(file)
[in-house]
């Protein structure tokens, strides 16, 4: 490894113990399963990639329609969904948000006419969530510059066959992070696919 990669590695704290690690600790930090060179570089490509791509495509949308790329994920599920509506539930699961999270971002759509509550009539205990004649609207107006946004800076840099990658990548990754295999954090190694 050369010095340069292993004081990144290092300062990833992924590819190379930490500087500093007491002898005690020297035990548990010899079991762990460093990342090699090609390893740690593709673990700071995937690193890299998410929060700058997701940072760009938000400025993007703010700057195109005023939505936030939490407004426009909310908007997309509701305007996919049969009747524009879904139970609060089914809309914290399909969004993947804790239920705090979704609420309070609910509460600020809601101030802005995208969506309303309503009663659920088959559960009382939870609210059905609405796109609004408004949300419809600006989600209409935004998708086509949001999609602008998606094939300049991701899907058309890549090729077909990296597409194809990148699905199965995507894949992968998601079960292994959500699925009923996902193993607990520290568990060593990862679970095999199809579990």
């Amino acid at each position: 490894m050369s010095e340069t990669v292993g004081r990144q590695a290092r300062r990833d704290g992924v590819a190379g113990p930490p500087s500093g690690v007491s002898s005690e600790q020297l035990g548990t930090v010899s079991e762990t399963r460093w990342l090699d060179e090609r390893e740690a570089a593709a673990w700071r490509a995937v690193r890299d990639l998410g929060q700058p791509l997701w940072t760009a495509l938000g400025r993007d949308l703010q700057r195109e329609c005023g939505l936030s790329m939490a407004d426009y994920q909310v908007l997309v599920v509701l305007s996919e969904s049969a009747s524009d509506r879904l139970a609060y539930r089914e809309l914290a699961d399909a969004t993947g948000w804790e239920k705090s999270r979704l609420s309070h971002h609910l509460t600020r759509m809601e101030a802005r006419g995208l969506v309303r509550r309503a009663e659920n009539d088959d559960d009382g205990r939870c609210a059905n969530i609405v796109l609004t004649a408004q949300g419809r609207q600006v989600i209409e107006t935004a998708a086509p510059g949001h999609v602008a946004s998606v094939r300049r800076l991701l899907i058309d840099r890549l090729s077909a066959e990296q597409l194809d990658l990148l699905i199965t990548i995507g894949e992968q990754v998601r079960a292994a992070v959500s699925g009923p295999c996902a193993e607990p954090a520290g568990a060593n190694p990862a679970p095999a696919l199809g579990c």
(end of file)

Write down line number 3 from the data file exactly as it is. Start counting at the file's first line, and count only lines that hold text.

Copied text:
């Amino acid at each position: 490894m050369s010095e340069t990669v292993g004081r990144q590695a290092r300062r990833d704290g992924v590819a190379g113990p930490p500087s500093g690690v007491s002898s005690e600790q020297l035990g548990t930090v010899s079991e762990t399963r460093w990342l090699d060179e090609r390893e740690a570089a593709a673990w700071r490509a995937v690193r890299d990639l998410g929060q700058p791509l997701w940072t760009a495509l938000g400025r993007d949308l703010q700057r195109e329609c005023g939505l936030s790329m939490a407004d426009y994920q909310v908007l997309v599920v509701l305007s996919e969904s049969a009747s524009d509506r879904l139970a609060y539930r089914e809309l914290a699961d399909a969004t993947g948000w804790e239920k705090s999270r979704l609420s309070h971002h609910l509460t600020r759509m809601e101030a802005r006419g995208l969506v309303r509550r309503a009663e659920n009539d088959d559960d009382g205990r939870c609210a059905n969530i609405v796109l609004t004649a408004q949300g419809r609207q600006v989600i209409e107006t935004a998708a086509p510059g949001h999609v602008a946004s998606v094939r300049r800076l991701l899907i058309d840099r890549l090729s077909a066959e990296q597409l194809d990658l990148l699905i199965t990548i995507g894949e992968q990754v998601r079960a292994a992070v959500s699925g009923p295999c996902a193993e607990p954090a520290g568990a060593n190694p990862a679970p095999a696919l199809g579990c």